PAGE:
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Links With Your Coffee - Saturday


  • Chekhov at 150: brilliance in brief

    Chekhov believed every tiny detail was vital – just one reason that, a century and a half after his birth, we're still struggling to keep up

    "I'm crazy about Chekhov", Woody Allen once remarked. "I never knew anyone that wasn't." Today, on Chekhov's 150th birthday, that statement rings more true than ever. Much has been written about the enduringly modern quality of Chekhov's work, and with good reason. He is one of the most frequently cited influences of contemporary writers, and it is possible to argue that echoes of his brevity, impressionism, and disregard for traditional plot resonate through the majority of modern literary fiction and drama.

  • Sceptics stage homeopathy 'overdose' to discredit drugs
    Homeopathy sceptics have staged a mass "overdose" of homeopathic remedies, in a bid to prove they have no effect.
    Protesters ate whole bottles of tablets at branches of Boots in places such as Liverpool, Manchester, Glasgow, London, Leicester, Edinburgh and Birmingham.
    They have asked the pharmacy chain to stop selling the remedies, which they call "scientifically absurd".

    tip to Pedantsareus

  • Science Channel Refuses To Dumb Down Science Any Further
    SILVER SPRING, MD—Frustrated by continued demands from viewers for more awesome and extreme programming, Science Channel president Clark Bunting told reporters Tuesday that his cable network was "completely incapable" of watering down science any further than it already had.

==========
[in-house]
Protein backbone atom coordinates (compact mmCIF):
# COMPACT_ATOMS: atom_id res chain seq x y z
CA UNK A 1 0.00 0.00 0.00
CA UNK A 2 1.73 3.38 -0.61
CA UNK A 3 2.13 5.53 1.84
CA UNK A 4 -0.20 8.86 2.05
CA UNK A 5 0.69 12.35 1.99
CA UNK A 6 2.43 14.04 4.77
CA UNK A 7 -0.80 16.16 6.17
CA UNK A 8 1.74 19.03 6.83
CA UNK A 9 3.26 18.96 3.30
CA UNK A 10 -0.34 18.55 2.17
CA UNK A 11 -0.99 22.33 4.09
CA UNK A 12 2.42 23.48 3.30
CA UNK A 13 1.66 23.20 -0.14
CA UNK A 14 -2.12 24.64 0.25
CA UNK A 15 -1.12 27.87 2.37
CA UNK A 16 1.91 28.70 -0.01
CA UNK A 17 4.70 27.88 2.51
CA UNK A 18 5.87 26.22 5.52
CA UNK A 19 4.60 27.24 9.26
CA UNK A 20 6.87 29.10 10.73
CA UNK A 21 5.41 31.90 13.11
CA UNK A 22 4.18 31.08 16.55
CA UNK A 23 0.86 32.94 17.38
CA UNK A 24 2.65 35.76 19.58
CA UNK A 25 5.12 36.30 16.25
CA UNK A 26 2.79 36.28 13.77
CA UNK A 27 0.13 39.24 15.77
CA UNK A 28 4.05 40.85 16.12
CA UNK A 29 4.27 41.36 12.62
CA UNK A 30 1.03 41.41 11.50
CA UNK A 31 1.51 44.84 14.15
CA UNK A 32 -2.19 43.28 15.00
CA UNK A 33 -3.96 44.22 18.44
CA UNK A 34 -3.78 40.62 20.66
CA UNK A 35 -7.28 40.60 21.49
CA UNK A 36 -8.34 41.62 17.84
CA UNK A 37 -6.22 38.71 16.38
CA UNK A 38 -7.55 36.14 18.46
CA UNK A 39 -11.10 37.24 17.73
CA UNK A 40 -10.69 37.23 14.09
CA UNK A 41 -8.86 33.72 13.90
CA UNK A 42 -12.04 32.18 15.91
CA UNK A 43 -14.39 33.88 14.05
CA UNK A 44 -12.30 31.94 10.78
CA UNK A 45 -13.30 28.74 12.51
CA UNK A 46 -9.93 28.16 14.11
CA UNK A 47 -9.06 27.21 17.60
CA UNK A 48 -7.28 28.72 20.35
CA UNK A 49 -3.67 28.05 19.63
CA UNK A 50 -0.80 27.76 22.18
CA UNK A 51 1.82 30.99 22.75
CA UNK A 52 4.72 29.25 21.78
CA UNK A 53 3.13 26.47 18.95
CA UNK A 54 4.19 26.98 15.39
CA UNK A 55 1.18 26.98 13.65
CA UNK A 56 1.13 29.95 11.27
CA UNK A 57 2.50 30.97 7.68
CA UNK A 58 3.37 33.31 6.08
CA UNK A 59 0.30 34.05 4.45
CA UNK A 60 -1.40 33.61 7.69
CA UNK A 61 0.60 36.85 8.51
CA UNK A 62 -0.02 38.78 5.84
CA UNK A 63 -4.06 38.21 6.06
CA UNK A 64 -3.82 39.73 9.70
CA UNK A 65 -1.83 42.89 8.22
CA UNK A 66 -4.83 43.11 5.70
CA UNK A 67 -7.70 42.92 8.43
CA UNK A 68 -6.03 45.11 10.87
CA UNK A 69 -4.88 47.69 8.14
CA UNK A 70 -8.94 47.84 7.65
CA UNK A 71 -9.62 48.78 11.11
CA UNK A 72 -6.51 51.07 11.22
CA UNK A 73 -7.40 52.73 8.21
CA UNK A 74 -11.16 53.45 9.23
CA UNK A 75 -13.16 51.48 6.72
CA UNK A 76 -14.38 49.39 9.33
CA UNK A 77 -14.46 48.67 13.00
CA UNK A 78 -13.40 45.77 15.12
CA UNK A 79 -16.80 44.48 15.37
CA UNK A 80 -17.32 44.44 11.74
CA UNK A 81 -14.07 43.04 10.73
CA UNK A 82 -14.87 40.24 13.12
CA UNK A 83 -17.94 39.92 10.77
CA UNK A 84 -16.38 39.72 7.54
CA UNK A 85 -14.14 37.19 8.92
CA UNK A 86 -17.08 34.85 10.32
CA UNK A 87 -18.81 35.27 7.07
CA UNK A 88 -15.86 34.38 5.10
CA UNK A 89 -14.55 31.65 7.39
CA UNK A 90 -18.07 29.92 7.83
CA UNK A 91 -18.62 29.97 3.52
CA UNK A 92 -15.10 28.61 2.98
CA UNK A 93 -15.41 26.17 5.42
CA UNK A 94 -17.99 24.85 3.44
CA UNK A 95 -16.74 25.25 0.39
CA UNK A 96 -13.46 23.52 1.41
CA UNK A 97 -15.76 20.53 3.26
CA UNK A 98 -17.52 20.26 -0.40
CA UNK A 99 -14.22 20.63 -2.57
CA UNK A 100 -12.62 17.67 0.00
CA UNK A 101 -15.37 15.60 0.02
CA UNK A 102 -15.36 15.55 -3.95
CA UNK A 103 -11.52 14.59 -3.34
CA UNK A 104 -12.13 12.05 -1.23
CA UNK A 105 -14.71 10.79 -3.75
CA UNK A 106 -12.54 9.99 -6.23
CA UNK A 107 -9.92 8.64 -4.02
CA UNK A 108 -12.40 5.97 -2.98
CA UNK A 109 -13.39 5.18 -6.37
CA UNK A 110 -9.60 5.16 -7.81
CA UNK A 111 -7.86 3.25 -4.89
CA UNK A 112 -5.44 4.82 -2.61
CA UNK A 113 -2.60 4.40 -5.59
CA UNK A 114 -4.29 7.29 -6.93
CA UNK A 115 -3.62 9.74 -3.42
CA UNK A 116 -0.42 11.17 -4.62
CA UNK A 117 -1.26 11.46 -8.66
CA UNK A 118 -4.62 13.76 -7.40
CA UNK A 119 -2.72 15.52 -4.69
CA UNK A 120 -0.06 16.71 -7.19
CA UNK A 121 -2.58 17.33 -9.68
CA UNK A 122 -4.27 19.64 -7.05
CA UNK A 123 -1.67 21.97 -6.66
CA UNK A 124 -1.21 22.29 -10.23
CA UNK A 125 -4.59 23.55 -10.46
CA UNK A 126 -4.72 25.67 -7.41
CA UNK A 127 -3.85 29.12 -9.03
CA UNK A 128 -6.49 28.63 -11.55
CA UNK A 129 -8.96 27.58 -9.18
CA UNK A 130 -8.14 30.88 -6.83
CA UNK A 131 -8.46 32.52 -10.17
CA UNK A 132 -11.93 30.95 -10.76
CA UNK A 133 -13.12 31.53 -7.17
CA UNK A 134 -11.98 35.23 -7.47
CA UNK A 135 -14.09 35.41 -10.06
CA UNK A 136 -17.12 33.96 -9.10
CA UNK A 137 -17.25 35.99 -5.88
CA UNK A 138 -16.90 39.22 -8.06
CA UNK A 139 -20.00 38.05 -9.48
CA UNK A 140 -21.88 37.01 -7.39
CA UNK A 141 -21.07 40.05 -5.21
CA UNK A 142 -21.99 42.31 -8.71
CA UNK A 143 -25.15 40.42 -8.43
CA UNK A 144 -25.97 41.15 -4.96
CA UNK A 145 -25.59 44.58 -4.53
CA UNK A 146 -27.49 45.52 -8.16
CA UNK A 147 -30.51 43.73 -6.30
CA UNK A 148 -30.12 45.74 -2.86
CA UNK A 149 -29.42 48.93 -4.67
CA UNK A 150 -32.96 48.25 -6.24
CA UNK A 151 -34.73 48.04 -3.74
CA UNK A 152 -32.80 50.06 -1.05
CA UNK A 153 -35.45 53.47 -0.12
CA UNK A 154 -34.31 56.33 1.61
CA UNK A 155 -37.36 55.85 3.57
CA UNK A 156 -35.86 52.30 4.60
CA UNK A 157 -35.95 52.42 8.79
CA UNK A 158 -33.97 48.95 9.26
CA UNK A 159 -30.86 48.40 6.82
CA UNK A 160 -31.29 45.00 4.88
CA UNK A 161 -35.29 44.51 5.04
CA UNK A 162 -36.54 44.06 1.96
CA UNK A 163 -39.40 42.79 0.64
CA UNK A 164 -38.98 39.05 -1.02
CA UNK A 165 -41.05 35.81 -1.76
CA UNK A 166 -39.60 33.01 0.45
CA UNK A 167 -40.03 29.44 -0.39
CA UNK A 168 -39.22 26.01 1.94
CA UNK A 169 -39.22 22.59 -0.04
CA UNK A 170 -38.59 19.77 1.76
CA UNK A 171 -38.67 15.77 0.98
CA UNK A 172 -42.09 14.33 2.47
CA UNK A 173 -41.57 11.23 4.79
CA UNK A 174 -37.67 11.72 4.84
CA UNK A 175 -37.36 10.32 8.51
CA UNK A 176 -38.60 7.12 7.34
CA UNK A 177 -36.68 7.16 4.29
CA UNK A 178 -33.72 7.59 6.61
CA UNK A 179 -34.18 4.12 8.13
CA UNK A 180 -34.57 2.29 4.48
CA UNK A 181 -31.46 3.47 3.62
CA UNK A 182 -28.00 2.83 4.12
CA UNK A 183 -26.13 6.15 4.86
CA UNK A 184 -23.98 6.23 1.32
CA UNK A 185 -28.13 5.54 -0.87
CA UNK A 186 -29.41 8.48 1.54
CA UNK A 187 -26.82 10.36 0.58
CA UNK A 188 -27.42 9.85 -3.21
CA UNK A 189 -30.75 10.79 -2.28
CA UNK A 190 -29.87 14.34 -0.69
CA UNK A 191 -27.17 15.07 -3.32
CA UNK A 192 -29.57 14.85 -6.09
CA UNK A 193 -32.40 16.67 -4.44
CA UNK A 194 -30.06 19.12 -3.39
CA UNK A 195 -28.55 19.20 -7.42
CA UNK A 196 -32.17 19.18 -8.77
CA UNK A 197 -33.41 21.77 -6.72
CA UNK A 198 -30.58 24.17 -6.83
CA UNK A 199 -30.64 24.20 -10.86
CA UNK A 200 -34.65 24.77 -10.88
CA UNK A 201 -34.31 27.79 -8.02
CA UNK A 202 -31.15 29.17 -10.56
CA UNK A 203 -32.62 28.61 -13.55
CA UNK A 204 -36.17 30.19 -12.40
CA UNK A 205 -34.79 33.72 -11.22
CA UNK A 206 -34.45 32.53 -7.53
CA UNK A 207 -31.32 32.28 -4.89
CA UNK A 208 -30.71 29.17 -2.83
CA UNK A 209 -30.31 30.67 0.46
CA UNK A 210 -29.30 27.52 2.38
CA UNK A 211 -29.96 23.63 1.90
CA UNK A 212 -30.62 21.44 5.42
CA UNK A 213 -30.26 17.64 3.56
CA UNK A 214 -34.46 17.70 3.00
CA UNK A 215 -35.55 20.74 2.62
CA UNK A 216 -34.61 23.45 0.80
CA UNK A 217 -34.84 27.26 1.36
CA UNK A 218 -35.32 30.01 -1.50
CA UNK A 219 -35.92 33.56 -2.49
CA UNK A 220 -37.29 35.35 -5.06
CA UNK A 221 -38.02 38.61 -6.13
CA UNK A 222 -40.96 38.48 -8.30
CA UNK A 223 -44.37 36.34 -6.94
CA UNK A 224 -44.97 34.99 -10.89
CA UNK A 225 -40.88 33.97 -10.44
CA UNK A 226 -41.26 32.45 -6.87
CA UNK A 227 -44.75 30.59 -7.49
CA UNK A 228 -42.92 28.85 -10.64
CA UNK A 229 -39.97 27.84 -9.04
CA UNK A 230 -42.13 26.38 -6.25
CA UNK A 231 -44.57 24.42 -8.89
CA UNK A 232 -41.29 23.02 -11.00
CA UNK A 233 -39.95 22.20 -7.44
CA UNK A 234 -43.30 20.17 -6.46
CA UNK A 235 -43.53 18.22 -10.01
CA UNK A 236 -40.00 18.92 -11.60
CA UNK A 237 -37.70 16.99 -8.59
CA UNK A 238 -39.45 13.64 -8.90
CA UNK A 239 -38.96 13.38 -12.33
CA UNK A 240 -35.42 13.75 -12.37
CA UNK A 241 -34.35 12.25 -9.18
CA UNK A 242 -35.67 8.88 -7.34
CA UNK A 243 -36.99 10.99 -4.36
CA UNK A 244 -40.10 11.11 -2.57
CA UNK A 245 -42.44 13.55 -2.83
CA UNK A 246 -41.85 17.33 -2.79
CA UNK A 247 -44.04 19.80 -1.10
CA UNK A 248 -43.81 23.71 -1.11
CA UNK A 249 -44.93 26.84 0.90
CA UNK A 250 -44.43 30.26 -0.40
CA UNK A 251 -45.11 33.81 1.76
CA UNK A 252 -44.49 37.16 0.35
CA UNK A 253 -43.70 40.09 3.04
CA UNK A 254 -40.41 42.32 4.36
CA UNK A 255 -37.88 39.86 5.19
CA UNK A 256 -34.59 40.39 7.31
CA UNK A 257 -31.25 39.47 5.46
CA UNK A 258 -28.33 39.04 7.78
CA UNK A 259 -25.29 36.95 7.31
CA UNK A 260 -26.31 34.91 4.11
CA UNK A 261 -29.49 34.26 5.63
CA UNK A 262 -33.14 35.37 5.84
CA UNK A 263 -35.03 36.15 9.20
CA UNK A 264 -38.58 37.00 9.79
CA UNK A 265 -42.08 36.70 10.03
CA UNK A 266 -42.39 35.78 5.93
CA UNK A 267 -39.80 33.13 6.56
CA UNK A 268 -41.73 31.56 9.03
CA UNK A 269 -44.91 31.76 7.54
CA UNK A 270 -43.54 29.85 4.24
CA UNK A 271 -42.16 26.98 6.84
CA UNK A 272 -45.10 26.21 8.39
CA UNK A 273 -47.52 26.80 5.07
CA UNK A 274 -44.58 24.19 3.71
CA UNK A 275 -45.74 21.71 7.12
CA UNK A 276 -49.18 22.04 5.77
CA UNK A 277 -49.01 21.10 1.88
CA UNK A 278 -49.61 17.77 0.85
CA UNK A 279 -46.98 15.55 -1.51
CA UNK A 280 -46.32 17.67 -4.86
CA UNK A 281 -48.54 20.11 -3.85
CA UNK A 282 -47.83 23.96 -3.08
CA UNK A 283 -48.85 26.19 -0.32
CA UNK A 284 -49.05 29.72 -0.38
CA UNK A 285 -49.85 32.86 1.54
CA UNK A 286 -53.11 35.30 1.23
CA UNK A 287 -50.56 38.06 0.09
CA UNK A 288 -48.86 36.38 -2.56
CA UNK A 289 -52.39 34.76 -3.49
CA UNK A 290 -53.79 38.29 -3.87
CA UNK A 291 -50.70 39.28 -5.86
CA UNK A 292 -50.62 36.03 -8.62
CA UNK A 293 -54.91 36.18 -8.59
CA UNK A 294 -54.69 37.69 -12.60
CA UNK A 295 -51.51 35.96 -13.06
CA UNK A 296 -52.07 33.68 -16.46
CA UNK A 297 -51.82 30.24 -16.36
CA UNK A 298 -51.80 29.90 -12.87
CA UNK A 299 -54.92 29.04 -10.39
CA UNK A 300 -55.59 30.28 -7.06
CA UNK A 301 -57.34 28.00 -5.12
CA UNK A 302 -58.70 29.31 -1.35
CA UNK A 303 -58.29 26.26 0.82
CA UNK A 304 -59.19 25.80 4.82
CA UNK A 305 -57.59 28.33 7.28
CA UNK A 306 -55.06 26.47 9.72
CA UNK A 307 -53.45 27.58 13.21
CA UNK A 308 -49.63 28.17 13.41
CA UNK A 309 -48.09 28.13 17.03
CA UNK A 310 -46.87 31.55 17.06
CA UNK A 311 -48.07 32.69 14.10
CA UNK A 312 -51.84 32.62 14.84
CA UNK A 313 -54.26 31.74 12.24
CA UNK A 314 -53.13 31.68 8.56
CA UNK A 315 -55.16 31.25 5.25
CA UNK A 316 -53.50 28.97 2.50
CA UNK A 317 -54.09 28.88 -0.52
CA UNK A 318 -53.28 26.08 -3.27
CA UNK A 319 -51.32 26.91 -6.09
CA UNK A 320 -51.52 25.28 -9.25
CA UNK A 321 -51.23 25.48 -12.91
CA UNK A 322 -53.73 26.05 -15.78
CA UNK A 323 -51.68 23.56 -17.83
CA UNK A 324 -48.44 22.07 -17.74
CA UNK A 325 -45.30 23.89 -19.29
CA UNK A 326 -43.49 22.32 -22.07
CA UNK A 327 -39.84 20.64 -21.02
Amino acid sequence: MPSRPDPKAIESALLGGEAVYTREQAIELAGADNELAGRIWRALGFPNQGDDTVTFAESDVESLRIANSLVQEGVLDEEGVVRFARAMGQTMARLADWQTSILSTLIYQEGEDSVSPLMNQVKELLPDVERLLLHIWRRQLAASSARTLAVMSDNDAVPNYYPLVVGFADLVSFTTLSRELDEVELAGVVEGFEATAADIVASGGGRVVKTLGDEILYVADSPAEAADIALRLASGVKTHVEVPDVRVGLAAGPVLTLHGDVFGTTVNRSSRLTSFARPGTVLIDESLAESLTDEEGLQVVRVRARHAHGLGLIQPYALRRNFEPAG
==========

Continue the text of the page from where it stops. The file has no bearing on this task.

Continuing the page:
• The Wakefield MMR verdict
    n medicine, “untoward incident inquiries” tend to look for systems failures, rather than one individual to blame.
    It’s certainly clear that Andrew Wakefield and his co-defendants failed to meet the high standards required of doctors in research. The GMC have found he was “misleading” “dishonest” and “irresponsible” in the way he described where the children in the 1998 paper came from, by implying that they were routine clinic referrals. As the GMC have also found, these children were subjected to a programme of unpleasant and invasive tests which were not performed in their own clinical interest, but rather for research purposes, and these tests were conducted without ethics committee approval.

  • Why do people often vote against their own interests?
    The Republicans' shock victory in the election for the US Senate seat in Massachusetts meant the Democrats lost their supermajority in the Senate. This makes it even harder for the Obama administration to get healthcare reform passed in the US.

    Political scientist Dr David Runciman looks at why is there often such deep opposition to reforms that appear to be of obvious benefit to voters

    tip to Pedantsareus

  • Obama in the Idiot's Den

    tip to Frank




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